previous Picture of the Day articles we have considered the geological
history of the Australian continent and found that there are several
disconformities in the appearance and structure of many formations. The famous
“Red Center” is particularly noteworthy because Uluru, Kata Tjuta and other
stone tors stand in isolated grandeur above the relatively flat landscape.
Flinders Range is a rugged outcrop of sandstone and quartzite that begins
about 250 kilometers north of Adelaide and stretches for 800 kilometers. The
mountains are extensively folded and fractured, with several deep gorges cut
through them. One of the most unusual features in the range is
Wilpena Pound, a natural amphitheater of stone covering 83 square
kilometers, with interior dimensions of 11 kilometers by 8 kilometers.
The conventional view of the Flinders Range sees it forming over 650 million
years ago as sediments in a now extinct ocean. Earth movements pushed the
materials upward into a dome-shape that has been subsequently worn down through
the natural processes of erosion by wind and water. Over the millennia, the
surrounding peaks have diminished and the hills and valleys have vanished into
the dust and sand of the great desert. As the standard theory goes, although
Wilpena Pound appears to be the remains of a meteor impact the overall shape
and the stratigraphic composition do not support that idea.
As has been
pointed out in the past, however, erosion does not possess the
all-encompassing power for change that modern geology asserts. In our Picture of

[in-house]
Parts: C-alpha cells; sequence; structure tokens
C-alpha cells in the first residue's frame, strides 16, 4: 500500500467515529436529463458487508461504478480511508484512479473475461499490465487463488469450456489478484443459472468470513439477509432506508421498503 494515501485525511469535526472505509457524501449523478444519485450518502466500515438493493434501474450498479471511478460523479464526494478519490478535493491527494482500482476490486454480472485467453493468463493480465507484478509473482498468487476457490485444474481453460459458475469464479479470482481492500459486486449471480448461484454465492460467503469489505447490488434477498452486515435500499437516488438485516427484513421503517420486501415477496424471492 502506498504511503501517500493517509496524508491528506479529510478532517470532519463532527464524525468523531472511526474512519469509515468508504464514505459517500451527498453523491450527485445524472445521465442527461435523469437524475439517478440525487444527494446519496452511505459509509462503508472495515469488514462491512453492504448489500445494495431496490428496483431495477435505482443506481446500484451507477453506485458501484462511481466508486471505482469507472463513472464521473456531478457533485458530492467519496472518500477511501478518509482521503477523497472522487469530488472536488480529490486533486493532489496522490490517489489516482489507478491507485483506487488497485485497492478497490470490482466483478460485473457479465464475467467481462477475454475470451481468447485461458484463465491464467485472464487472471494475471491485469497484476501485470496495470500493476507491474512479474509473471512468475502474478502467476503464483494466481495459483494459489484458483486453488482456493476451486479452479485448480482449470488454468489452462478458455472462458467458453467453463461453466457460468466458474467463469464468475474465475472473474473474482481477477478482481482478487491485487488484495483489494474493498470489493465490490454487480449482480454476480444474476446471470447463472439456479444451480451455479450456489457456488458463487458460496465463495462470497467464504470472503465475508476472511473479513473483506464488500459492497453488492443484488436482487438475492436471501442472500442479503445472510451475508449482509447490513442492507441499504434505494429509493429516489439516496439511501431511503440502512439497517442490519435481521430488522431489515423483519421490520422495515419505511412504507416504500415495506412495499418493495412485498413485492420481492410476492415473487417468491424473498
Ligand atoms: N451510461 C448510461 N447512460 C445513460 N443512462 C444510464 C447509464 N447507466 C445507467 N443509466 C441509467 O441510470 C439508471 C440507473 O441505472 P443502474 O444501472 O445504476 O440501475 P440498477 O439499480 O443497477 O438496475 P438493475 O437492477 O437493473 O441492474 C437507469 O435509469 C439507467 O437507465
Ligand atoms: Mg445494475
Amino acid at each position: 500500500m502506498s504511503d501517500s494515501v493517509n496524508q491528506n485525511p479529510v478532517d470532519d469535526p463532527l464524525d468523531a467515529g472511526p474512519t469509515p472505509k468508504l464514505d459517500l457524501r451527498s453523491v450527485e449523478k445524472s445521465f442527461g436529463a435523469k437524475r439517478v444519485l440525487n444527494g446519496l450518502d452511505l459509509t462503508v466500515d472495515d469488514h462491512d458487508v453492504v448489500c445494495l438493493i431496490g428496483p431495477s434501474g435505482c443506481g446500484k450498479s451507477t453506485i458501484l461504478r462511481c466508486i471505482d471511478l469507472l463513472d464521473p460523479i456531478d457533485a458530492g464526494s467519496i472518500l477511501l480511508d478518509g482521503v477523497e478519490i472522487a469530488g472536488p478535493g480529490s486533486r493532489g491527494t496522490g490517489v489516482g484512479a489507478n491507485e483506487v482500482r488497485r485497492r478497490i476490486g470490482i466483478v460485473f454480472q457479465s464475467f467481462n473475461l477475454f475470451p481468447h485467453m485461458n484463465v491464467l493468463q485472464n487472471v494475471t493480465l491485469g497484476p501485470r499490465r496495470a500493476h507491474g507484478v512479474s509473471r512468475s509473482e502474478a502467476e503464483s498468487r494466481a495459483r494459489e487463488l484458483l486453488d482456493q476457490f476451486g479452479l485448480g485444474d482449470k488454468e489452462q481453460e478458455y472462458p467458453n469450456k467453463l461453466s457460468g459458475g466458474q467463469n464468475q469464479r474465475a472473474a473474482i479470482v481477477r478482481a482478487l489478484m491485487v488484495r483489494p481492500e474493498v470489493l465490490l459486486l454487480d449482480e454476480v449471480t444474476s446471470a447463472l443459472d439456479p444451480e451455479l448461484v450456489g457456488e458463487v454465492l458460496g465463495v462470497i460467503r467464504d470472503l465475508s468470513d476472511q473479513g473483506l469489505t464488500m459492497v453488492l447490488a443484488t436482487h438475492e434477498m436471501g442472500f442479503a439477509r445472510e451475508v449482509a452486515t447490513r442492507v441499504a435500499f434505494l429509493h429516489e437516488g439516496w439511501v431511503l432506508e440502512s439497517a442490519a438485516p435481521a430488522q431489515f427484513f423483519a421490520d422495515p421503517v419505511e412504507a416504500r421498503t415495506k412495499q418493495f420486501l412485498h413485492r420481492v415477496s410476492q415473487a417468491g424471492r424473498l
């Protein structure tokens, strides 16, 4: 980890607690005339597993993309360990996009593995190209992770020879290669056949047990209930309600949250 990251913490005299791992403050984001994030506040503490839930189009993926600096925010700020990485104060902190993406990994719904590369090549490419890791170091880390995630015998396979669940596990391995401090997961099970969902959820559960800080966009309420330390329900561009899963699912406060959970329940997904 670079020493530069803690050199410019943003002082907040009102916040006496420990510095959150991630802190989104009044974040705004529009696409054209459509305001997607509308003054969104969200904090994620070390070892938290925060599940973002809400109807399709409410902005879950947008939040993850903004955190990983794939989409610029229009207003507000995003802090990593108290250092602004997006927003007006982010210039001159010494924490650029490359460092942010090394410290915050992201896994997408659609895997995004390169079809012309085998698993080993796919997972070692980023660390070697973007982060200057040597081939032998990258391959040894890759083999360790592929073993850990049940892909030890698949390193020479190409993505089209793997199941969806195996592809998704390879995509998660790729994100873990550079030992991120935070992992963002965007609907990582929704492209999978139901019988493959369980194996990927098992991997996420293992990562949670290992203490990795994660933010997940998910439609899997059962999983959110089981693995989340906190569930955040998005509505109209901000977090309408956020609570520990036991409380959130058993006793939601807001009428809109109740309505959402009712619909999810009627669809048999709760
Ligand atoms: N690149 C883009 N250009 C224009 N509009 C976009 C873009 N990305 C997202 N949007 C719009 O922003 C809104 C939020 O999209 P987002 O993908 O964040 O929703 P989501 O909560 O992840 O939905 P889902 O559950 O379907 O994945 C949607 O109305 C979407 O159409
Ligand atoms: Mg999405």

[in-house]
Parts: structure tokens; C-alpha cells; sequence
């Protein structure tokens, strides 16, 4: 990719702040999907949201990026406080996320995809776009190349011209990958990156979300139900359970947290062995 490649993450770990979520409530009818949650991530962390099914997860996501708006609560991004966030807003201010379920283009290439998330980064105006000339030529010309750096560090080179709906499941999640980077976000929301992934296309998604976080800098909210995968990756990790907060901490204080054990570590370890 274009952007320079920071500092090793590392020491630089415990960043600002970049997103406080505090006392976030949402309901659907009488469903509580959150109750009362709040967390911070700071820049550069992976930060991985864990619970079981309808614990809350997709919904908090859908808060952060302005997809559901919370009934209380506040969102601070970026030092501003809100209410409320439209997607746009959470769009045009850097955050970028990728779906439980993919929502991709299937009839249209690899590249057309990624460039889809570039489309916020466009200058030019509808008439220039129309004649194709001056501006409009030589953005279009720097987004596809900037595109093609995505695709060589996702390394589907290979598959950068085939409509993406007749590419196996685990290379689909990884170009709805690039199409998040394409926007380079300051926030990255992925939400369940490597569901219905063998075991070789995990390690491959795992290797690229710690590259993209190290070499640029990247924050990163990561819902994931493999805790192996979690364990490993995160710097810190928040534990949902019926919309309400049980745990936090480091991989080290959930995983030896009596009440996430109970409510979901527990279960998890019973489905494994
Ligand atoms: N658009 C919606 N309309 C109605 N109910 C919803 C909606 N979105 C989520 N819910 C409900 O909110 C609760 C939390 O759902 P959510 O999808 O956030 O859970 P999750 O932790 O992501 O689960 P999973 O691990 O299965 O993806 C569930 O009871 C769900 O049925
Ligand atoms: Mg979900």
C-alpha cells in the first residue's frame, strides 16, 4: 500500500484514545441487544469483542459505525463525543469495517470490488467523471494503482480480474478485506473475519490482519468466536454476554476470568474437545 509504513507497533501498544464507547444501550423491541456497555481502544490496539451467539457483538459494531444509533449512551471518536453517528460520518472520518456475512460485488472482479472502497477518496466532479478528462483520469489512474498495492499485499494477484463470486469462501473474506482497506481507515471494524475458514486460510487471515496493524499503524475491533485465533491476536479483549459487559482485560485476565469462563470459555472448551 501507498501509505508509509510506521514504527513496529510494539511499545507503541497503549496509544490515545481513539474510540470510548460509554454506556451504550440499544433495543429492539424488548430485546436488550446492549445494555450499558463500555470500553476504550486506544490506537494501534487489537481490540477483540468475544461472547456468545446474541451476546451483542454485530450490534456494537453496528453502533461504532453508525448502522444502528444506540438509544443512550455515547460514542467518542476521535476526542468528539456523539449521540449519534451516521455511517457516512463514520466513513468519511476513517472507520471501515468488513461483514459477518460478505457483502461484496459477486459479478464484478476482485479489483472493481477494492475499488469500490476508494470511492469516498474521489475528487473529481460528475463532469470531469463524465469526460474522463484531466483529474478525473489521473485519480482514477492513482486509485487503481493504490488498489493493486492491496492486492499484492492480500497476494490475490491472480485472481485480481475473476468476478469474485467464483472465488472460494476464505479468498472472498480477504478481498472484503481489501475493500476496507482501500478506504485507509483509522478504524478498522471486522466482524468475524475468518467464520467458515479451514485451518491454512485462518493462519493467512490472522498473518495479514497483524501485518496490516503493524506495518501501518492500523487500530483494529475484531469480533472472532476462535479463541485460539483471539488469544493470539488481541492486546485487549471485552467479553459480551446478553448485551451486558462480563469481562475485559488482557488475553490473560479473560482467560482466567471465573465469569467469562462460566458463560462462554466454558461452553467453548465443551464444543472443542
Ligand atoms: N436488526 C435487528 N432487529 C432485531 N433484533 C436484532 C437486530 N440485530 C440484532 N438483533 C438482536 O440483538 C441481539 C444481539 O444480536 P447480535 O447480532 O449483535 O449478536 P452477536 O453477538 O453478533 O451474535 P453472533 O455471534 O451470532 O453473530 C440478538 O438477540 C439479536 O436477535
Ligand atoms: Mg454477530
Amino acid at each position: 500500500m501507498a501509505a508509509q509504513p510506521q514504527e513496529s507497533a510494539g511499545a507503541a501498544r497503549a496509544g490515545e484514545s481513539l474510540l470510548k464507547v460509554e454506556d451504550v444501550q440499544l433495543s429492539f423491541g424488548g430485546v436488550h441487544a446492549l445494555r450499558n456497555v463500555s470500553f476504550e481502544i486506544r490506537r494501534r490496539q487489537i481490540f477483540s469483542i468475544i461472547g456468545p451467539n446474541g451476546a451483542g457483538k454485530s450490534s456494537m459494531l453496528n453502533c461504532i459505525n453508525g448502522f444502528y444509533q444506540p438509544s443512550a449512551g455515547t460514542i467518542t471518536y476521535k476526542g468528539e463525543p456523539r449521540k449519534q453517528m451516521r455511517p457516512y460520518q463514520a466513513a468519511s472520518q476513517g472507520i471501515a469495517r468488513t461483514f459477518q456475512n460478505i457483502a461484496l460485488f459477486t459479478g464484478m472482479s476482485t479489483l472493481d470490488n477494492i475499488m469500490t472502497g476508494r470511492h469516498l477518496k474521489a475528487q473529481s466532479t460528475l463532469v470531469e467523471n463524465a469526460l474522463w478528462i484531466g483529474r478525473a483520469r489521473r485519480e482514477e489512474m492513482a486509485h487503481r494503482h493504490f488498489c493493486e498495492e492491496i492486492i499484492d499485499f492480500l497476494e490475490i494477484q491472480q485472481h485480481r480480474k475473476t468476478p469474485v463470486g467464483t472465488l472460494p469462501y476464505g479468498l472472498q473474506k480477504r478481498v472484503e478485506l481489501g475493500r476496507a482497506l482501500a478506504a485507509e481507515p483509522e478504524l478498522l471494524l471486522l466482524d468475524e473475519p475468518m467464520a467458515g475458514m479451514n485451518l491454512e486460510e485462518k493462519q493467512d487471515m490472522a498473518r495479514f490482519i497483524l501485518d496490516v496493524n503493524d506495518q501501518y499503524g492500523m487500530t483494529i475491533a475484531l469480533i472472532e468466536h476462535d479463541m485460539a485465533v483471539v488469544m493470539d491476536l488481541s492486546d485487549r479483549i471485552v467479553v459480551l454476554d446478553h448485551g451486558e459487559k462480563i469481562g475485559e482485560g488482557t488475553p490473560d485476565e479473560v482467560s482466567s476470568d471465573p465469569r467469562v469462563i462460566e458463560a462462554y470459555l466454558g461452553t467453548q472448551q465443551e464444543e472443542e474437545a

the Day about
Shiprock, New Mexico the dual-ridge faults, the
curved gullies that stretch out from a common center, and the sharp ridges
with sine wave undulations incised into them were all said to be the remains of
lightning bolts of continental dimension cutting into the topography like a
Wilpena Pound is the
Edeowie Gorge. A striking example of vitrification can be found there, since
the gorge reveals sheets of
pale yellow glass buried under the sandstone overburden. The glass is
extremely pure with no admixture of soils or mineral inclusions, very much like
the Egyptian “desert glass” that is found in the Great Sand Sea near the Libyan
border. Both glass deposits also contain dark wisps of iridium and tiny bubbles
of cristobalite – features that point to the application of exceptionally high
temperatures when the glass was created.
The desert glass is associated with an enormous crater called Kebira that was
recently discovered by analyzing images taken from earth-orbit. The
32-kilometer-wide depression is said to be the ancient remains of an asteroid
impact, but there is little indication of a crater and there are multiple sharp
peaks in its center. Such attributes have been discussed elsewhere and have been
theorized to be from electric arcs fusing the sands into molten glass and then
blasting the chunks outward over a wide area.
Taken together, the fused sand, the scalloped edges of the ridge surrounding
Wilpena Pound, the iridium, the raised rim, the curvilinear gullies and the
other geological anomalies all point to electrical activity as the causative
agency for its creation. The conventional geological viewpoint is insufficient
when it comes to explaining the many bizarre landforms in Australia.
By Stephen Smith